Certainly the gang's all here the Fraser sisters on fiddle and sax, Paul Burgess, Flos Headford, John Adams, Neil Gledhill, Heather Horsley (supplying the lovely basic piano tempo at the root of it all) and Martin Brinsford on harmonica and occasionally unexpected percussion that even includes a jaunty hammering of skulls and cymbals on the joyous Queen's Jig/Basque Jig and they are clearly having a ball. There's no concession to modern technology or fancy techniques, and nor would we want it as they revisit a lot of early favourites   Walter Bulwer's 2 & 1, Dashing White Sergeant/Brighton Camp, The Woodcutter's Jig/The Swedish Dance, Gloucestershire Hornpipe and The Matelot/Michael Turner's Jig among them.

They do spread their wings on the busy Quebecois reel Grand Chain, which neatly segues into Jo Freya's tune Grommet, while another highlight sees the stately pipe march Earl Of Mansfield gambol winningly into Bobby shaftoe, informative sleeve notes giving detailed provenance of each track.

It's fun. So smile, dance, throw the teapot out of the window. A carefree English folk institution bounds happily on...

The Living Tradition

Bob Harragan

It's very difficult to type while you are dancing around the room, even if you bear more resemblance to a carthorse than a ballerina. So do see do the keyboard, type three words, circle round the settee and back again to words .....

After all this time the Old Swans are back. Still the EFDSS bands on speed. Still stately and arranged, while at the same time being wild and uncontrolled. There are a few line up changes, but most are still there: the Fraser sisters, Martin Brinsford, Paul Burgess et al, on fiddles brass, piano and percussion.

There's a wide variety of material, but it all comes out as an infectious romp in their hands. There's well known stuff like The Dashing White Sergeant, Brighton Camp and The Grand Chain, a couple of tunes by Walter Bulwer, who doesn't seem to have bothered about remembering titles; some tunes collected by Cecil Sharp; one from Stephen Baldwin's dad   a source's source if ever there was one; some French dances; music from a Topic record and from a mentor of Jimmy Shand; and a couple of tunes by members of the band.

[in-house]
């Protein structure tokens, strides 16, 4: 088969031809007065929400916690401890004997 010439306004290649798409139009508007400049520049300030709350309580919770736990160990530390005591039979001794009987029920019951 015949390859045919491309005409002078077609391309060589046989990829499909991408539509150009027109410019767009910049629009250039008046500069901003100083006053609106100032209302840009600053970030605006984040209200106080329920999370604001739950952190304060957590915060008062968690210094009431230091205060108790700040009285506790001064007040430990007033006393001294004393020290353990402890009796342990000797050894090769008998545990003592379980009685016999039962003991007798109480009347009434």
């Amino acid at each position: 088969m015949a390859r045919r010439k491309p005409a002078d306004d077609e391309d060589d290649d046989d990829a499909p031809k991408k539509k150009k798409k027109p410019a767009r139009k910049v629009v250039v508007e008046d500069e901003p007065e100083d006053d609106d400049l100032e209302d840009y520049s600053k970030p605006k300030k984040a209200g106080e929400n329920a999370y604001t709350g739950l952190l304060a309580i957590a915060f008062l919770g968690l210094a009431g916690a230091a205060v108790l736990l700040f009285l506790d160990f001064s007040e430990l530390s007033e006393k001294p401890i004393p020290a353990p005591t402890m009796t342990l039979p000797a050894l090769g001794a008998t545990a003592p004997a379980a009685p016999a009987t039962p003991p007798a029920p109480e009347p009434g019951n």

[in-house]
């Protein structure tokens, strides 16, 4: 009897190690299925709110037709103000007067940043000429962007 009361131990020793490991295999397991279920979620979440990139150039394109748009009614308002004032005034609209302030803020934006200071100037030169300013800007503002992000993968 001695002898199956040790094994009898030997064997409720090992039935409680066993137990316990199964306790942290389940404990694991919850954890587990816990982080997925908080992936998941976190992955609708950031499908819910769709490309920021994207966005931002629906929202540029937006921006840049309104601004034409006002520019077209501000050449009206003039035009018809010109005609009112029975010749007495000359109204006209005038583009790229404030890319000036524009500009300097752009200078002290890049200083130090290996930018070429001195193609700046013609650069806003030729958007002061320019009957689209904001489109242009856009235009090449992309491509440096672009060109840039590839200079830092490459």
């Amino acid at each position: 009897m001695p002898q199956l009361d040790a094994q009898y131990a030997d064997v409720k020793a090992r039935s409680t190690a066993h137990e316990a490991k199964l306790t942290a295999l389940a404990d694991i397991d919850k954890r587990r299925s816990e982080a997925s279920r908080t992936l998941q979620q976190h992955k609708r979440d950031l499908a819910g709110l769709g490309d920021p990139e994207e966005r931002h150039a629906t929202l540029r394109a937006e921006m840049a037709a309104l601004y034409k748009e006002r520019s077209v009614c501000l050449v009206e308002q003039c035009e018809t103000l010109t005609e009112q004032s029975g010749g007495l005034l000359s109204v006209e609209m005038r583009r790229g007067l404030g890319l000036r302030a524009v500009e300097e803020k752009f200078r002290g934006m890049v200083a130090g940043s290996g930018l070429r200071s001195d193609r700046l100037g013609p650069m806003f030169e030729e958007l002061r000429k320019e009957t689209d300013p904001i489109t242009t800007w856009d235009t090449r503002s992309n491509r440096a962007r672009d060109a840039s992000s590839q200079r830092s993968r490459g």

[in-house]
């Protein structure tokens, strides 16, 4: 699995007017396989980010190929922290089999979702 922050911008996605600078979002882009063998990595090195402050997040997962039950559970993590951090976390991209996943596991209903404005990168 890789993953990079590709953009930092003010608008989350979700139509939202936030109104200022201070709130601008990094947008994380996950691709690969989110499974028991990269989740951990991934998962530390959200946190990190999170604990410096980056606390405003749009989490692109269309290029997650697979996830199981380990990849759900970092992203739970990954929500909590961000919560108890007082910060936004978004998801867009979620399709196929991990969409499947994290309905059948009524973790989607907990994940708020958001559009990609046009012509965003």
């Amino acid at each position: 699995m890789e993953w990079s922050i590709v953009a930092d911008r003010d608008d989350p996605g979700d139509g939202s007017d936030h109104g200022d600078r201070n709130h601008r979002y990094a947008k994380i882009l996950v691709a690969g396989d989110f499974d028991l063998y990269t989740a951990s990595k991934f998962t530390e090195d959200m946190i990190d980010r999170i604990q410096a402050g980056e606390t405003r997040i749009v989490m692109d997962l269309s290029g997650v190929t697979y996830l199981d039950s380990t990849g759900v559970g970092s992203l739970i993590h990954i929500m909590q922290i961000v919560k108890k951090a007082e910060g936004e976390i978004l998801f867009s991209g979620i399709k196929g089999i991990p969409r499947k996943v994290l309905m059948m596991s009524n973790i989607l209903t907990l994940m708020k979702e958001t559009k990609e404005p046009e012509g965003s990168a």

Where it all comes from is an interesting intellectual exercise, but the CD works just as well if you know none of that. Altogether now: Dee de dum diddle diddle diddle dee dumdiddle didlle dum .... You know. That one, not the other one. Just dance.


Dai Jeffries

There is a school of thought that measures the worth of a dance band by the number of obscure tunes it can find or the strange rhythms it can play.

This is completely misguided. The measure of a dance band is in how good it is to dance to, which is why The Old Swan Band is still one of the best. The familiar ingredients are still in place: three fiddles and three brass players with to Freya doubling up on whistles, topped off by Heather Horsley's keyboard and Martin Brinsford's unmistakable percussion. Far frorn being obscure, many of the tunes might be thought of as over familiar but they are still around because they are great dance tunes: 'Walter Bulwer's No. 2 & 1', 'The Sloe', a splendid medley of 'In & Out The Windows'/'Down The Road' heavy on the bass sax and trombone, and even 'Dashing White Sergeant'/'Brighton Camp'.

The music has the polish that comes of long years' playing while still retaining the freshness and 'lift' for which the band is famous. You can't help wanting to dance.